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Amazon's New Delivery Service: What It Means for You

Amazon is reportedly preparing a delivery service called Ship with Amazon, or SWA. This would put it in direct competition with UPS and FedEx.

Credit: Jeramey Lende / Shutterstock.com

(Image credit: Jeramey Lende / Shutterstock.com)

The new program, as initially reported by The Wall Street Journal, will be rolling out in Los Angeles first. SWA will gather packages from businesses and ship them to consumers. The initial clients will be third-party stores selling goods on Amazon.com, though it's possible SWA could also be expanded to other businesses that pay for shipping.

According to the report, Amazon is planning to beat UPS and FedEx on pricing, which could make Amazon a more attractive option.

“We’re always innovating and experimenting on behalf of customers and the businesses that sell and grow on Amazon to create faster lower-cost delivery choices,” an Amazon spokesperson told Tom's Guide in a statement (the same one they gave to the Journal).

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Amazon already delivers packages in a number of cities in the United States, so this isn't a completely new area for the company. More packages that it can fit into the back of a van is just more money for them. But for the rest of the country, it relies on UPS, FedEx, the US Postal Service and smaller outfits like Lasership for "the last mile," or the delivery between a parcel's final stop and the home. Last year, Gizmodo reported on Amazon's trouble with this part of the delivery and the incredible stresses it placed on workers.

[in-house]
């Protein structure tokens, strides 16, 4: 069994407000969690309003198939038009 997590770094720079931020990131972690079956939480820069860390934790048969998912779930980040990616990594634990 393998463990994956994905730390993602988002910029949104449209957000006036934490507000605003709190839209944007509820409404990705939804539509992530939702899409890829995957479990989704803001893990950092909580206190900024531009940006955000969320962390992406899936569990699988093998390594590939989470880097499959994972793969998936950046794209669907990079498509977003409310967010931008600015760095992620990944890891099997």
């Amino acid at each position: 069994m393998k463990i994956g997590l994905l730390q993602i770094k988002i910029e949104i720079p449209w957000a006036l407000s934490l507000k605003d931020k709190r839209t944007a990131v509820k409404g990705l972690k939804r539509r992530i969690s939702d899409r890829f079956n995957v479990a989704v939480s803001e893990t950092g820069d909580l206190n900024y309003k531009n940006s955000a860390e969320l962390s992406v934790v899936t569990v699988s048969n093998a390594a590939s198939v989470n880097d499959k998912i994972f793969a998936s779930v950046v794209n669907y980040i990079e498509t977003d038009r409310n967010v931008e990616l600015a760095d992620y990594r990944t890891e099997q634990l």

This isn't the only Amazon delivery news this week. Earlier, Amazon announced it will be making Whole Foods deliveries (which it acquired in July) within a 2-hour window to Amazon Prime members. Having a distribution network in place could make it easier and cheaper for both businesses to get packages to their final destination.

It's hard to know how this will affect UPS and FedEx, though the latter suggested Amazon was no more than 3 percent of its business by revenue in a recent earnings call. Neither company commented beyond that during their calls.

As for you, Amazon charging less for shipping will mean less out of your pocket (unless you're already a Prime member, in which case you get free two-day shipping anyway), but we don't yet know whether UPS or FedEx will be able to lower their own prices or be forced to charge more.